I'm freaking out a little bit at the moment. I am SSHing into a remote server that I have recently commissioned. I'm doing this as root. I have installed fail2ban and had a massive amount of banned IPs in the log.

The last time I logged in i noticed my terminal being really laggy then my internet connection went down. When I bought it back up after about 5 min i logged back into the server and did a 'who' and realised there were two root users logged in. I would have thought that if my connection terminated the process from the last session would have been stopped on the server?

The connection ended with a 'Write failed: Broken pipe' when i first got disconnected. I killed the bash session with the other root. I don't know much about ssh security however could sessions be hijacked? is there a way of checking this? I need to continue logging in via ssh what precautions should I take? If I was somehow going through a proxy to reach my server (like a man in the middle attack) could they hijack my ssh session?

1 Answer 1


The root logins are probably dangling shell sessions that once were you. Your server is also probably getting dDOS'd with all the attempted logins hammering it.

Lock down SSH. Don't allow root login, and those requests that are trying to brute force this machine will fail immediately (taking far fewer resources). Log in as a normal user and elevate permissions via sudo, a practice you should be doing anyways. Also restrict SSH login to a list of client IPs so that the unsavory machines can't even try to log in.

Use SSH keys instead of passwords for user login. They're easier to deal with, and can be password protected themselves in case you accidentally give a private key out to the wrong place (giving you time to replace them and invalidate the old one). As @EEAA mentioned in the comments, you must also disable password based authentication if you wish to restrict clients to using only keys instead of both passwords and keys.

If the mongol clans continue to batter your city wall, maybe move SSH to a different high port (under 1024, as @AustinBurke pointed out - so as to use a privileged port) instead of 22. This will reduce traffic on that port if this is a problem for you (and most bots aren't very graceful, so they'll only attempt on 22). It won't stop things from trying port 22 or even scanning your machine to see what port is listening on SSH, and in most cases is a needless inconvenience. But it may help.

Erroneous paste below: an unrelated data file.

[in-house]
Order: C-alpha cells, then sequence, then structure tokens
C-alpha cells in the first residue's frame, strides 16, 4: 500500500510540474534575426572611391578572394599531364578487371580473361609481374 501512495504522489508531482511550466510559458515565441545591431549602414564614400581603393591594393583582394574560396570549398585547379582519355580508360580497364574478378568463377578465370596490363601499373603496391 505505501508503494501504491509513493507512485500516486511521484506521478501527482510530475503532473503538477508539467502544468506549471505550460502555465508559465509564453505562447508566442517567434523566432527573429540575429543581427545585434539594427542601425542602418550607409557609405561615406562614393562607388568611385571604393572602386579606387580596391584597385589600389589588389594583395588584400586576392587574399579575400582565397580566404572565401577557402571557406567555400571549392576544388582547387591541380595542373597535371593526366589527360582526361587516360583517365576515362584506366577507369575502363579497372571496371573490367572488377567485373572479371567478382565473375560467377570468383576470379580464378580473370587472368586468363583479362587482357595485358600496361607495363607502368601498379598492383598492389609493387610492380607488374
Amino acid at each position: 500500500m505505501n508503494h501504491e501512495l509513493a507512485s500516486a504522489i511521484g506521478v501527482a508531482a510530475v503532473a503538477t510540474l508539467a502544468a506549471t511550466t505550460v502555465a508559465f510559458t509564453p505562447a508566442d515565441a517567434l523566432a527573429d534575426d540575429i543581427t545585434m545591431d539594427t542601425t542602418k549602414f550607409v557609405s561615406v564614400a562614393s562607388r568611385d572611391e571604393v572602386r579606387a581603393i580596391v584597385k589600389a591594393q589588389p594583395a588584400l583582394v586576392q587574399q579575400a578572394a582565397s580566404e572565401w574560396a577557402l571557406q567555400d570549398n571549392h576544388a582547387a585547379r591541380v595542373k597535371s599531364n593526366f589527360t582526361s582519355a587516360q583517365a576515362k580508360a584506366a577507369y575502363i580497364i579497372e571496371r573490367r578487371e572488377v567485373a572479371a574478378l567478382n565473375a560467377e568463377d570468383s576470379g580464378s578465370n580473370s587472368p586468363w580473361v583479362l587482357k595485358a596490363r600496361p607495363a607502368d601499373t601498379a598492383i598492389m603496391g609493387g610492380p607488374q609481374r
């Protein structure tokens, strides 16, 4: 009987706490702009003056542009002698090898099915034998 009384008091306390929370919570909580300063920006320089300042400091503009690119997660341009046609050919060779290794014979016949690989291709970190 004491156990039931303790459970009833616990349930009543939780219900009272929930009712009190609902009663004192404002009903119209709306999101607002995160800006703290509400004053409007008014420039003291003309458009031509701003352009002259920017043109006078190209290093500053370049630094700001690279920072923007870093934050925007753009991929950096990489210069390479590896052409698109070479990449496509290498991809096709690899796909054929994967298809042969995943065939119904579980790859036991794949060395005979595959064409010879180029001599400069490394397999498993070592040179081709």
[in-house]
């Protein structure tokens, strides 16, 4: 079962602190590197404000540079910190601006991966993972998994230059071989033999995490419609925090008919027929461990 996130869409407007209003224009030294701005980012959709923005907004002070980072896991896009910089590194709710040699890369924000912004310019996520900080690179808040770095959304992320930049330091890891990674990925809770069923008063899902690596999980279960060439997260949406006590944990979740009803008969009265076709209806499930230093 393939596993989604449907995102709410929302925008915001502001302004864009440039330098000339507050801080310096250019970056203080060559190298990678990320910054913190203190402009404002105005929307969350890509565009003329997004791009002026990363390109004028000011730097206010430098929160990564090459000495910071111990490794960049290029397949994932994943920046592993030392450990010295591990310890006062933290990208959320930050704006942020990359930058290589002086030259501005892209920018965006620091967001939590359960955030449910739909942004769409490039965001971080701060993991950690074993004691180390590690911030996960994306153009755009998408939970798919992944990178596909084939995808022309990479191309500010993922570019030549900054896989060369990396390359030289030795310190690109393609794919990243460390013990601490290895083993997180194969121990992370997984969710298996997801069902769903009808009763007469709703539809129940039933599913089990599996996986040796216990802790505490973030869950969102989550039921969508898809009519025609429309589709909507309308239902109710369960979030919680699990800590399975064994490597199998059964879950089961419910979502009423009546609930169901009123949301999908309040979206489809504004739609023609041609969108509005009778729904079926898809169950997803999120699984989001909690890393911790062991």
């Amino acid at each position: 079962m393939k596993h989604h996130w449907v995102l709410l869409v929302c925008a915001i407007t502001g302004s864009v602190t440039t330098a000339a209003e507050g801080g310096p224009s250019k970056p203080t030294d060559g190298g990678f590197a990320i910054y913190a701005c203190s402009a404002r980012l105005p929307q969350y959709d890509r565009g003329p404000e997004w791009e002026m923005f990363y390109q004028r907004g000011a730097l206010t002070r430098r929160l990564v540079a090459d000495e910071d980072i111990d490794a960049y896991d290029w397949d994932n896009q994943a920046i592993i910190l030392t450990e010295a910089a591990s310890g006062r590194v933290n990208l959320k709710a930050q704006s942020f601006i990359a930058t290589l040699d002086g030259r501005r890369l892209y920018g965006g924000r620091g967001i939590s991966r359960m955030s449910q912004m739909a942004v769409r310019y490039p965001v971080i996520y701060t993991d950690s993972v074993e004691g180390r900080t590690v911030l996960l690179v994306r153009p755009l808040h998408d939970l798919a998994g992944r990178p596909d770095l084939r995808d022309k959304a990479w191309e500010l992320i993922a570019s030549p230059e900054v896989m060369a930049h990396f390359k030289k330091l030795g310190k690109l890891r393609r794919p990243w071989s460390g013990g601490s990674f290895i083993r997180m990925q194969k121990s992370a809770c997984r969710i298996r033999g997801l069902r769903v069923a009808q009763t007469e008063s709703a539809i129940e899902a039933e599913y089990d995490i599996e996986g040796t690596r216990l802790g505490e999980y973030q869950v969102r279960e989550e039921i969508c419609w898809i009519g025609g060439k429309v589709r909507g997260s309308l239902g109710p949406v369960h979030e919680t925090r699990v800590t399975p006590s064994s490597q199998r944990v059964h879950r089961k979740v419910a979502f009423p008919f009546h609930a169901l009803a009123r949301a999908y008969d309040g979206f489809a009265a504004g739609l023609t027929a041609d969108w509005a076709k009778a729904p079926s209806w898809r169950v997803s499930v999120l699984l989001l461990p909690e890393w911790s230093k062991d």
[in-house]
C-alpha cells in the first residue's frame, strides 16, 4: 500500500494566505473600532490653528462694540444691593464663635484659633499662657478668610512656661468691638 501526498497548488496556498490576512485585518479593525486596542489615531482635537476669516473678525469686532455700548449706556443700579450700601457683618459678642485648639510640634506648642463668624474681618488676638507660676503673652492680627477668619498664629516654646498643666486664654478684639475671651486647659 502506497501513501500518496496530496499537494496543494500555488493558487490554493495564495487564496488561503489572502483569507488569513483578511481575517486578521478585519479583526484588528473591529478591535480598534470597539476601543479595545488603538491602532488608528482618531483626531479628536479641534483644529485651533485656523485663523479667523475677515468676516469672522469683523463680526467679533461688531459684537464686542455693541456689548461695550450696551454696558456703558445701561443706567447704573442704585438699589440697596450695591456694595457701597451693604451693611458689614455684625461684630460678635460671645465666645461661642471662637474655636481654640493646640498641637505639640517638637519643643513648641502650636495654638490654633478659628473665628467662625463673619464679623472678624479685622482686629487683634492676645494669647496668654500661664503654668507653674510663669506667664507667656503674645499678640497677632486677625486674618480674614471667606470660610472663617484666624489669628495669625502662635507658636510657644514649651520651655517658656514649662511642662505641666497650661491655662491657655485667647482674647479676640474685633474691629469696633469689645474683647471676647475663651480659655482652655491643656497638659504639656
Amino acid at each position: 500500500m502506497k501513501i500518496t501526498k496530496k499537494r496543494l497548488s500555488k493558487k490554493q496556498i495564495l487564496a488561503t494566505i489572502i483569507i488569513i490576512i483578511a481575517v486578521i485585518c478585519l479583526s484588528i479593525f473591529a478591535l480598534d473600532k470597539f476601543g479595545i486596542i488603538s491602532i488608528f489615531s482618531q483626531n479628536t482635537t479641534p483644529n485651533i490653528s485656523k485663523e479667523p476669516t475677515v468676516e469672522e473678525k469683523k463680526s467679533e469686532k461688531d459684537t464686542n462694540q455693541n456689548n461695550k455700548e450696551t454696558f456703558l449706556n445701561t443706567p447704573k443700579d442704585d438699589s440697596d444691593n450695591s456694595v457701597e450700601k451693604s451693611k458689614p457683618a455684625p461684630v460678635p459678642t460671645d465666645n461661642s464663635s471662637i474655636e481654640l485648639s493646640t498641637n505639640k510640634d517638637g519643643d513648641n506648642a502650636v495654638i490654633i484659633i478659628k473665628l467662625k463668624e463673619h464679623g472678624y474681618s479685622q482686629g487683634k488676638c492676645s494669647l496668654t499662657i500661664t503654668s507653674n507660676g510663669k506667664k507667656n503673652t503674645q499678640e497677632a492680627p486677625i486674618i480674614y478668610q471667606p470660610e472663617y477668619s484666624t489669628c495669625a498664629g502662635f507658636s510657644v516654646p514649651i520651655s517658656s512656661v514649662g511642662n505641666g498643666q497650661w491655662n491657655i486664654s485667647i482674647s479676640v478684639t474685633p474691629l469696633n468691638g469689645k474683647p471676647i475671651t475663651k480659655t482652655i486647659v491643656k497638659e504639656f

Others might be able to provide more tips, but these are pretty generic security measures for a publicly facing SSH server.

  • 23
    Using keys isn't enough. One must disable password authentication as well.
    – EEAA
    Apr 3, 2017 at 0:42
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    @marcelm Does "massive amount of banned IPs in the log" not hint that this may be happening?
    – TripeHound
    Apr 3, 2017 at 9:00
  • 4
    @tripehound No it doesn't. It says nothing about the relative resources consumed.
    – marcelm
    Apr 3, 2017 at 11:42
  • 3
    It is a hint to that effect though, @marcelm. Apr 3, 2017 at 11:50
  • 5
    While that is feasible in this universe, ssh is pretty damn secure. You can of course grab that traffic in-flight and store it in its encrypted state, but a Diffie–Hellman key exchange is used to establish an encrypted channel. Cracking this ain't even possible if you have both the private and public ssh key that was used for authentication, since the stream key was never communicated during the session. By the time someone has cracked that stream, we'll all be dead.
    – Spooler
    Apr 3, 2017 at 16:13

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